Spoelstra, awaiting word on whether Wayne Ellington and Dwyane Wade will return, said this is not “the exact same team” because “we weren't playing with our full roster, where we thought this team could be and where it could grow. In the meantime other players have gotten a lot better. They've improved. They've had real game competition experience, which I think really helps.

“And the depth that we have will make it competitive and the guys will make each other better. I look at all those guys that had some injuries that they were dealing with last year as opportunities.

"In my mind, you're almost adding a new player, adding a Derrick Jones, adding a Rodney McGruder, adding a Dion Waiters, adding a healthy Hassan Whiteside. Having a fully healthy James Johnson. These are new players you're adding into the mix of already a playoff team. That's something that's exciting to me.

“So we have great opportunities for internal growth. We have a lot of they guys returning. We think the continuity and the corporate knowledge we bring from one season to another can really help. What we’re seeing is a lot of turnover every single offseason with a lot of teams. That’s not the easiest thing to manager. We bring some familiarity which we think can be a help.

He believes Rodney McGruder will come back strong from a leg injury that sidelined him much of last season.

"I think Rodney McGruder has had a fantastic summer. He’s 100 percent healthy with his body and his mind. He’s really been putting in a lot of work. He’s ready for games tomorrow if he needed to play. He’s in that kind of shape right now but his skill level it what’s really improved as well."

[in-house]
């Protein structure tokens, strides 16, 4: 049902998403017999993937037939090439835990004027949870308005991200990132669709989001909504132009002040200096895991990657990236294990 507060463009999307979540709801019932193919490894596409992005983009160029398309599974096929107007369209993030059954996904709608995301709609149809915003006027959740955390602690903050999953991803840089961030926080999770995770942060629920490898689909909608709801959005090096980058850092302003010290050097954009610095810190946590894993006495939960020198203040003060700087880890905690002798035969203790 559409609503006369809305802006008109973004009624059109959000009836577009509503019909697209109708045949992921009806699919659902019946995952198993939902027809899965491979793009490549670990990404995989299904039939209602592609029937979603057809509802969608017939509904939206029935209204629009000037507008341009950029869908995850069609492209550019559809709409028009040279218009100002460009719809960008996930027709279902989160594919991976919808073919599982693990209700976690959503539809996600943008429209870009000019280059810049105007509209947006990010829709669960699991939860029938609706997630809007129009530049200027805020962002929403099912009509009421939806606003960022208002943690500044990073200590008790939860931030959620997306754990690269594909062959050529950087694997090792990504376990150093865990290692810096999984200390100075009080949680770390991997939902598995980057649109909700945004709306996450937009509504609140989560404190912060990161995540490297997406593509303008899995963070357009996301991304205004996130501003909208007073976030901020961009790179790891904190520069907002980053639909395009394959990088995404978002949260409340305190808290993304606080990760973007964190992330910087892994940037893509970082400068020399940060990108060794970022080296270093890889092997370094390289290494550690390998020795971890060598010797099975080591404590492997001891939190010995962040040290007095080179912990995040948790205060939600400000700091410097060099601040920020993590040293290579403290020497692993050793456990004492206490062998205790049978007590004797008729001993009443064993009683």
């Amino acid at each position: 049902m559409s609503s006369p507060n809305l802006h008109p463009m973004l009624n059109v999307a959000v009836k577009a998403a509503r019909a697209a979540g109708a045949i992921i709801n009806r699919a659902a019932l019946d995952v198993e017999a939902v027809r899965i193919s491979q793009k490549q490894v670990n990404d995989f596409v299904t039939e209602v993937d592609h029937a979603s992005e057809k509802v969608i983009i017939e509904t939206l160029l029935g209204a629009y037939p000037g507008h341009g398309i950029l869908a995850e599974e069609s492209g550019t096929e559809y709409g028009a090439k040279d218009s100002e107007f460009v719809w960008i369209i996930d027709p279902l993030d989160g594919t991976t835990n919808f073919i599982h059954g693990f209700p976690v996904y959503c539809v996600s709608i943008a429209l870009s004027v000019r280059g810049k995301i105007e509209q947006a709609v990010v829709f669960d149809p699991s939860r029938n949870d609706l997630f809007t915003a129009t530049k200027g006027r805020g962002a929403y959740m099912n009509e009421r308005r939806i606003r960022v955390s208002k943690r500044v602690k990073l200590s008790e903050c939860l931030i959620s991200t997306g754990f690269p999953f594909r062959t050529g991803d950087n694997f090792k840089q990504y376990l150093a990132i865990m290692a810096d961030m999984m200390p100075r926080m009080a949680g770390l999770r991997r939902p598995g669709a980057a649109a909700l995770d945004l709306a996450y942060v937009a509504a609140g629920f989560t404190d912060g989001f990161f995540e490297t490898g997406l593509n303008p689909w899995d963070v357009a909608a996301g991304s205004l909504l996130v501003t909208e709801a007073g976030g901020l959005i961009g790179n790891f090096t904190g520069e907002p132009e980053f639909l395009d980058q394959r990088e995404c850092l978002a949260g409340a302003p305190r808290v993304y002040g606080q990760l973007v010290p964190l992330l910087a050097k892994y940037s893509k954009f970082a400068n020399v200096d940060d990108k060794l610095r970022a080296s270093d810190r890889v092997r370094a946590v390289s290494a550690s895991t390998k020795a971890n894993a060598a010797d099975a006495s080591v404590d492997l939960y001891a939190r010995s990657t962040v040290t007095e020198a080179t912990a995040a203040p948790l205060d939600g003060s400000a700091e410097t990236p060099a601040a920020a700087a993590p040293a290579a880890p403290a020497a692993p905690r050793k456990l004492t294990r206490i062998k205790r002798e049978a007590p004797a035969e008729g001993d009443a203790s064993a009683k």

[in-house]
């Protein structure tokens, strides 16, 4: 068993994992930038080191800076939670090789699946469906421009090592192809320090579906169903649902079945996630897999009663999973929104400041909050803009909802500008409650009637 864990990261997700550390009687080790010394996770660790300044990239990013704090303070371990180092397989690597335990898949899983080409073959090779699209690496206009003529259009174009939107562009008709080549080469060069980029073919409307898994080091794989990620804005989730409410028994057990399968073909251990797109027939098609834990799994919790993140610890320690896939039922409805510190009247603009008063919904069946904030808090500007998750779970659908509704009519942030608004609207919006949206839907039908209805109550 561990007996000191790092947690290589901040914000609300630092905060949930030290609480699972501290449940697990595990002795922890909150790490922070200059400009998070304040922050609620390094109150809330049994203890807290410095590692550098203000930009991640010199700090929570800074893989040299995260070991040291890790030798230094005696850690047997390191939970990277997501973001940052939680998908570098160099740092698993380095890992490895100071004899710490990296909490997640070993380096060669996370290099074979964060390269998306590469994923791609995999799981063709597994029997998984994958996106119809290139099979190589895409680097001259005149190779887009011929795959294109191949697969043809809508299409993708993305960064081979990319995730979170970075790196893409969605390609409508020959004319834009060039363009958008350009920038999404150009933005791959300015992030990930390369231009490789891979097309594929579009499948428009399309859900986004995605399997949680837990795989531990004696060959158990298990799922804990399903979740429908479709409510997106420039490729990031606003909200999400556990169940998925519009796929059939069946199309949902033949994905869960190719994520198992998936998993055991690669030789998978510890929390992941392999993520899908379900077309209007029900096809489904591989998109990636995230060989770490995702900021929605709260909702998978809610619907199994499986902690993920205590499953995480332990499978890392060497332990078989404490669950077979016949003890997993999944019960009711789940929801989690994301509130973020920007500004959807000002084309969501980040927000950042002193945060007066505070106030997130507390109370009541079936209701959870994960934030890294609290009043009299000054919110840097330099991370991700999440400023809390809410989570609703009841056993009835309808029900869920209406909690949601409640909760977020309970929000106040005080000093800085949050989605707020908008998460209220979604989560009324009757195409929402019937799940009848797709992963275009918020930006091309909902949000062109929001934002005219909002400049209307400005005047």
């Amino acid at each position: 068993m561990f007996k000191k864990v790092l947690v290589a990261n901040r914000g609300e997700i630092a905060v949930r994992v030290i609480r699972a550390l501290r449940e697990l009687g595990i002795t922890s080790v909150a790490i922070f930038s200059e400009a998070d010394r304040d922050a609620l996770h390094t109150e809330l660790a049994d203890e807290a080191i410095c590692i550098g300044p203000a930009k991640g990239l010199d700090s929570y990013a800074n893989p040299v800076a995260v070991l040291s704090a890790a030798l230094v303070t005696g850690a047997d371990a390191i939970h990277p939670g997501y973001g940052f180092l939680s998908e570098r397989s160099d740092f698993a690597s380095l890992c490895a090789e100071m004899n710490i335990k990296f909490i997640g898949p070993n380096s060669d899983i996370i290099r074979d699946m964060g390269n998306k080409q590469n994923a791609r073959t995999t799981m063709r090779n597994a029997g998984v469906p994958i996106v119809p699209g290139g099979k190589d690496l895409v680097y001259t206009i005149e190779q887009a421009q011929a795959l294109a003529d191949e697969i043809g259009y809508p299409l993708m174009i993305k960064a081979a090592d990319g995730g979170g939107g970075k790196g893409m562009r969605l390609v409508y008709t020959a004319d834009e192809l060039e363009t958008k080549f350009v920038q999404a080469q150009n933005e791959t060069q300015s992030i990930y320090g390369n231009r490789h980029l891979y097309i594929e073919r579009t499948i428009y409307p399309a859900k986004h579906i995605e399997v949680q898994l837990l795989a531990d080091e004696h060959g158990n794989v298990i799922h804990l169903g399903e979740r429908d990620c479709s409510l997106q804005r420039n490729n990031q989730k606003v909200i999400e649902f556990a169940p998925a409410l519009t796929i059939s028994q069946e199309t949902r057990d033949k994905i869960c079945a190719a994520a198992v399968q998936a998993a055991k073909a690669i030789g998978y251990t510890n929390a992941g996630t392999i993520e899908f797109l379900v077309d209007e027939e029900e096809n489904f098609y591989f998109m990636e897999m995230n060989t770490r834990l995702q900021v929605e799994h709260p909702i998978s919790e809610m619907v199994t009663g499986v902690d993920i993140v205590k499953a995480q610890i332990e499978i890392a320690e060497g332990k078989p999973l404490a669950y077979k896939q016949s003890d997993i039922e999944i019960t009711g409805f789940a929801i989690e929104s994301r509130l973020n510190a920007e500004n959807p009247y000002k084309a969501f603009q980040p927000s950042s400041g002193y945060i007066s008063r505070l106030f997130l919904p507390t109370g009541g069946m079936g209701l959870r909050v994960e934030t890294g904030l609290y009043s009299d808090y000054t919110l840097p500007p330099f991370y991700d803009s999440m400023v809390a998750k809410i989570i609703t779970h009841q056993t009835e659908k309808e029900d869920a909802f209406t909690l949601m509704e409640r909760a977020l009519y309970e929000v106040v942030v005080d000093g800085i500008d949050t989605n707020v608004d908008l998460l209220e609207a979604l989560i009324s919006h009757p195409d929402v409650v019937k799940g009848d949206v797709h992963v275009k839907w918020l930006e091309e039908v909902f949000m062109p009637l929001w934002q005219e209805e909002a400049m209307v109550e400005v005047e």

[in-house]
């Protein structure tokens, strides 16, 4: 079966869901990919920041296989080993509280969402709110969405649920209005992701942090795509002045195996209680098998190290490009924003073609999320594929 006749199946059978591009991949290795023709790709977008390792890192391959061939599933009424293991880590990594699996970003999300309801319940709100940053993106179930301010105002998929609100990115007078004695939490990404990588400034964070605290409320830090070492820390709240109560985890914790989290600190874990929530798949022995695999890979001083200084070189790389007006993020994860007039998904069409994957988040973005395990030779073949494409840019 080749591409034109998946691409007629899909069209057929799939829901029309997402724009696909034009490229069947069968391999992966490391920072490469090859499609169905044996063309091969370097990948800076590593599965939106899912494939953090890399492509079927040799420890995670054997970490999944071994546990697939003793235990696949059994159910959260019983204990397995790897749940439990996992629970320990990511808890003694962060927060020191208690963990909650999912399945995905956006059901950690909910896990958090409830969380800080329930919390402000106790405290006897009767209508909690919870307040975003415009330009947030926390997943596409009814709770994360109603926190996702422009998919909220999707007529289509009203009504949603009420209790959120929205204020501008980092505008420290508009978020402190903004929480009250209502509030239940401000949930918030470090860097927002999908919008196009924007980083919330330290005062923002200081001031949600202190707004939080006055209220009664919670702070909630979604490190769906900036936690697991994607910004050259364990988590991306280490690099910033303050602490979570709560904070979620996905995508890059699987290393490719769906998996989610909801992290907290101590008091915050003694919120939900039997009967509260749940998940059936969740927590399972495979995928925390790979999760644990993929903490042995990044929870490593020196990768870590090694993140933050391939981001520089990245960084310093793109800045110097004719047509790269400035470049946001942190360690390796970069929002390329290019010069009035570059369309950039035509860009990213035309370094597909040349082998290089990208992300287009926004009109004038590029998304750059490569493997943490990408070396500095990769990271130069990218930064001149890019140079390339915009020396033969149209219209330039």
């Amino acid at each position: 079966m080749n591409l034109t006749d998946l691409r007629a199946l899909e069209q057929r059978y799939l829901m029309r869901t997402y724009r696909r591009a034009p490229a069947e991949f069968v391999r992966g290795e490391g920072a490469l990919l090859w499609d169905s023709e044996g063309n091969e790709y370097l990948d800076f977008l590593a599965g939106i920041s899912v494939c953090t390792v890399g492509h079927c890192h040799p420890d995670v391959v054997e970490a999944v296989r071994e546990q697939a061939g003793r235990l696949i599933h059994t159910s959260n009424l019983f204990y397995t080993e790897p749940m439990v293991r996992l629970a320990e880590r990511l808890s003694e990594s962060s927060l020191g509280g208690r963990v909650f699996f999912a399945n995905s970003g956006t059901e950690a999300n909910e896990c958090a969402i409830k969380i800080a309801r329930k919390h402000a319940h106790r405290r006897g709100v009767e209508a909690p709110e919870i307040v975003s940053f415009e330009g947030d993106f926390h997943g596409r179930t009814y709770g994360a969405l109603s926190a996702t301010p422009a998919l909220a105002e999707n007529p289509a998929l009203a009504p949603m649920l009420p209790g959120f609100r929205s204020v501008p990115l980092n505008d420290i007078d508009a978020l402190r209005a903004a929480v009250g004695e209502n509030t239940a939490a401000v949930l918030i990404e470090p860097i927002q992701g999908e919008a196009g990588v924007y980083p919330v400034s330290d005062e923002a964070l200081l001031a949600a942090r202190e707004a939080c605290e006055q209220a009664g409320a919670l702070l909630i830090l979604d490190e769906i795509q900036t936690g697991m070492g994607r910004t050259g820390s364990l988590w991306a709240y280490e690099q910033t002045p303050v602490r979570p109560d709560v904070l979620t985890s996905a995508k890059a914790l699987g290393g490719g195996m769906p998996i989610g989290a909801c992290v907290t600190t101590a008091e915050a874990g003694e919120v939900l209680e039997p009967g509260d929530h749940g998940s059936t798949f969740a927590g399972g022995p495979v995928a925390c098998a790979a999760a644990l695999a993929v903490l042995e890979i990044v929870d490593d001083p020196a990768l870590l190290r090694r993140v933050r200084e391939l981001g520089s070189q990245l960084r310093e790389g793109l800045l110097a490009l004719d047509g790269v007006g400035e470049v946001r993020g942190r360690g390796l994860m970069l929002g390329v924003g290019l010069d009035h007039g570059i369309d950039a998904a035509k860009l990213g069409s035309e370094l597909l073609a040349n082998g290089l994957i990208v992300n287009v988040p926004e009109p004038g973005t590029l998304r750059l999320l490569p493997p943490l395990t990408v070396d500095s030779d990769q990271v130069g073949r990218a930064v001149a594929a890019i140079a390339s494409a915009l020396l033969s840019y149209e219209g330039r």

LEBRON FALLOUT

Spoelstra, on reportedly having a conversation with Lakers coach Luke Walton on coaching LeBron James, said:

“We’re coaching colleagues, I talked, there wasn’t a whole lot to illuminate from my end. I think Luke is the right guy at this time. And Luke is comfortable with that entire environment. He grew up with the Lakers as a player with a team that was in a fishbowl. Golden State he’s used to that kind of environment and last year coaching the Lakers, that’s his comfort zone. I think he’s be just fine."

In an ESPN piece this week on James’ departure from Cleveland this month, Heat general manager Andy Elisburg revealed that he called Cleveland general manager Koby Altman the morning after James disclosed he was leaving the Cavaliers to sign with the Lakers.

“I called him and said, ‘Well, did the sun come up this morning?'” Elisburg said, according to ESPN. “And he said, ‘Yes, it came up.’ And I said, ‘Well, I just want to let you know it’s going to come up tomorrow too.'”

Elisburg, in that piece, recalled getting physically ill after learning James was leaving the Heat for Cleveland.

“The night it happened [in 2014], I was so angry and emotional I was having chest pains,” Elisburg said to ESPN. “I was lying in bed and thought I was having a heart attack.”

Elisburg couldn’t sleep that night and drove a few hours north past West Palm Beach until he calmed down.

“I got clarity about 4 or 5 o’clock in the morning: It wasn’t about us. It was about what he wanted to do,” Elisburg said to ESPN.

“I came in the next day around 9, 10 o’clock in the morning, went to the whiteboard, started putting down names and building the roster like we’d always done. You have to realize, it always ends. It never ends the way you want it to end, but it ends, and you have to start again. … But no matter what, it was an incredible four years. You won a championship, you know? Nothing takes that way.”